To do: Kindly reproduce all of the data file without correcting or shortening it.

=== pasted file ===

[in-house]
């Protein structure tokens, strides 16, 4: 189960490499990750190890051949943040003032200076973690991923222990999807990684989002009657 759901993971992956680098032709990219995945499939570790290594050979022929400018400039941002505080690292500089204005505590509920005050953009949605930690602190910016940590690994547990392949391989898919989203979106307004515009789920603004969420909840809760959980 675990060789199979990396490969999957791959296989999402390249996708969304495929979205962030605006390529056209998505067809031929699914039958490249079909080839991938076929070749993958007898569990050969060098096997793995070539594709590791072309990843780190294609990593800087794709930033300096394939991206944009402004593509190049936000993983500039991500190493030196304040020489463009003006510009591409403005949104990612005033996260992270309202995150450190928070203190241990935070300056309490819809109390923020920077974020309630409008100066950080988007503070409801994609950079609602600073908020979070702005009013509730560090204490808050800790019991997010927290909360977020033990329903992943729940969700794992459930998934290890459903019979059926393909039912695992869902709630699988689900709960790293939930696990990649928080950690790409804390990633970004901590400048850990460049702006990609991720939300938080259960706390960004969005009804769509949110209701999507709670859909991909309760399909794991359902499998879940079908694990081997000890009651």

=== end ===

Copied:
[in-house]
């Protein structure tokens, strides 16, 4: 189960490499990750190890051949943040003032200076973690991923222990999807990684989002009657 759901993971992956680098032709990219995945499939570790290594050979022929400018400039941002505080690292500089204005505590509920005050953009949605930690602190910016940590690994547990392949391989898919989203979106307004515009789920603004969420909840809760959980 675990060789199979990396490969999957791959296989999402390249996708969304495929979205962030605006390529056209998505067809031929699914039958490249079909080839991938076929070749993958007898569990050969060098096997793995070539594709590791072309990843780190294609990593800087794709930033300096394939991206944009402004593509190049936000993983500039991500190493030196304040020489463009003006510009591409403005949104990612005033996260992270309202995150450190928070203190241990935070300056309490819809109390923020920077974020309630409008100066950080988007503070409801994609950079609602600073908020979070702005009013509730560090204490808050800790019991997010927290909360977020033990329903992943729940969700794992459930998934290890459903019979059926393909039912695992869902709630699988689900709960790293939930696990990649928080950690790409804390990633970004901590400048850990460049702006990609991720939300938080259960706390960004969005009804769509949110209701999507709670859909991909309760399909794991359902499998879940079908694990081997000890009651």